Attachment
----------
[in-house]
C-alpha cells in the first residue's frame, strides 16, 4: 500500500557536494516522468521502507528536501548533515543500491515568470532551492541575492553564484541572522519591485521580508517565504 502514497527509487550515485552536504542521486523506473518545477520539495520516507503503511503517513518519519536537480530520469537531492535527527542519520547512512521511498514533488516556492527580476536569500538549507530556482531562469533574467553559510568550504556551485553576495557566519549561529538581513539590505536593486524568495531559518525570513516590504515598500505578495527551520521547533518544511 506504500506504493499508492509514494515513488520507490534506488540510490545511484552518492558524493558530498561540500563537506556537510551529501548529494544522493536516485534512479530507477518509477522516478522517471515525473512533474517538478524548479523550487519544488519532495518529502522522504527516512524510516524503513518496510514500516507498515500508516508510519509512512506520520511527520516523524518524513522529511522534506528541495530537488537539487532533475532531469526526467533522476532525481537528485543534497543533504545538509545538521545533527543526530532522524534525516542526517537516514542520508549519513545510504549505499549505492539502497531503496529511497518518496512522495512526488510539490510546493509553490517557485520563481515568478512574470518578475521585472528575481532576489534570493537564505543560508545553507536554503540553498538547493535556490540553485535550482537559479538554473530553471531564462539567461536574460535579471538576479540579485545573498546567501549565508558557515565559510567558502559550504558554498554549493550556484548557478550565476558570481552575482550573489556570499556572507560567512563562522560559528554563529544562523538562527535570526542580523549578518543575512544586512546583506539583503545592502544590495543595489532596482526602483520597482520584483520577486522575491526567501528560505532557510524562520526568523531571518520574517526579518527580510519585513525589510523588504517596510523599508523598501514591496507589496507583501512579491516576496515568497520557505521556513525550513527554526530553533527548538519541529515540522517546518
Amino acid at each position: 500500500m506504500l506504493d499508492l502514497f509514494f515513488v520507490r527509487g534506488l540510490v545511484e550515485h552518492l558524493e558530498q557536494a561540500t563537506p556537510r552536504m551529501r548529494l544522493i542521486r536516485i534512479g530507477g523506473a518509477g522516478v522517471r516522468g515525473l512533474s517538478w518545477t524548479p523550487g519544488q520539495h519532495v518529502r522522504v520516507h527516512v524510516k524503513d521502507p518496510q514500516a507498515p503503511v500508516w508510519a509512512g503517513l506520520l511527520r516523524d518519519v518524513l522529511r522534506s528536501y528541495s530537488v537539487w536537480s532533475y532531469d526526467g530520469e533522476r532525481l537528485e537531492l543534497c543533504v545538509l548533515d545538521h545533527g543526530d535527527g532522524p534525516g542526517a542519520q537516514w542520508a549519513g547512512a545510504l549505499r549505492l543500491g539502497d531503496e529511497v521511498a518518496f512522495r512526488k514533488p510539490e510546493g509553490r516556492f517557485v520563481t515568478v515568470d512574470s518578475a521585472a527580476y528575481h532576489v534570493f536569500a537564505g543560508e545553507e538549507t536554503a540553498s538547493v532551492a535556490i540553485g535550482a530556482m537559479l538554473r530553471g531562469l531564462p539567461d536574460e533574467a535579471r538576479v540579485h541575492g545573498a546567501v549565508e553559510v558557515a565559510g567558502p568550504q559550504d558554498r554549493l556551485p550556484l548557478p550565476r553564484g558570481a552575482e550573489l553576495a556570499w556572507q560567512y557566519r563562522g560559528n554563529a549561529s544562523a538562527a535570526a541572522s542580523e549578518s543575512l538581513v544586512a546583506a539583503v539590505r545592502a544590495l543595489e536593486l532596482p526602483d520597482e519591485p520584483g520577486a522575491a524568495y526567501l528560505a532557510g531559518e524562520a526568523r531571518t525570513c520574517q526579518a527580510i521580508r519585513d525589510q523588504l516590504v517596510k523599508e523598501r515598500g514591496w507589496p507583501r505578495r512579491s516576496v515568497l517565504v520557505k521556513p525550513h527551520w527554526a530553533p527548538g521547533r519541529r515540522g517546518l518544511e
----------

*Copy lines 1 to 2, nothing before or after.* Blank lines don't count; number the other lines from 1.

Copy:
[in-house]
C-alpha cells in the first residue's frame, strides 16, 4: 500500500557536494516522468521502507528536501548533515543500491515568470532551492541575492553564484541572522519591485521580508517565504 502514497527509487550515485552536504542521486523506473518545477520539495520516507503503511503517513518519519536537480530520469537531492535527527542519520547512512521511498514533488516556492527580476536569500538549507530556482531562469533574467553559510568550504556551485553576495557566519549561529538581513539590505536593486524568495531559518525570513516590504515598500505578495527551520521547533518544511 506504500506504493499508492509514494515513488520507490534506488540510490545511484552518492558524493558530498561540500563537506556537510551529501548529494544522493536516485534512479530507477518509477522516478522517471515525473512533474517538478524548479523550487519544488519532495518529502522522504527516512524510516524503513518496510514500516507498515500508516508510519509512512506520520511527520516523524518524513522529511522534506528541495530537488537539487532533475532531469526526467533522476532525481537528485543534497543533504545538509545538521545533527543526530532522524534525516542526517537516514542520508549519513545510504549505499549505492539502497531503496529511497518518496512522495512526488510539490510546493509553490517557485520563481515568478512574470518578475521585472528575481532576489534570493537564505543560508545553507536554503540553498538547493535556490540553485535550482537559479538554473530553471531564462539567461536574460535579471538576479540579485545573498546567501549565508558557515565559510567558502559550504558554498554549493550556484548557478550565476558570481552575482550573489556570499556572507560567512563562522560559528554563529544562523538562527535570526542580523549578518543575512544586512546583506539583503545592502544590495543595489532596482526602483520597482520584483520577486522575491526567501528560505532557510524562520526568523531571518520574517526579518527580510519585513525589510523588504517596510523599508523598501514591496507589496507583501512579491516576496515568497520557505521556513525550513527554526530553533527548538519541529515540522517546518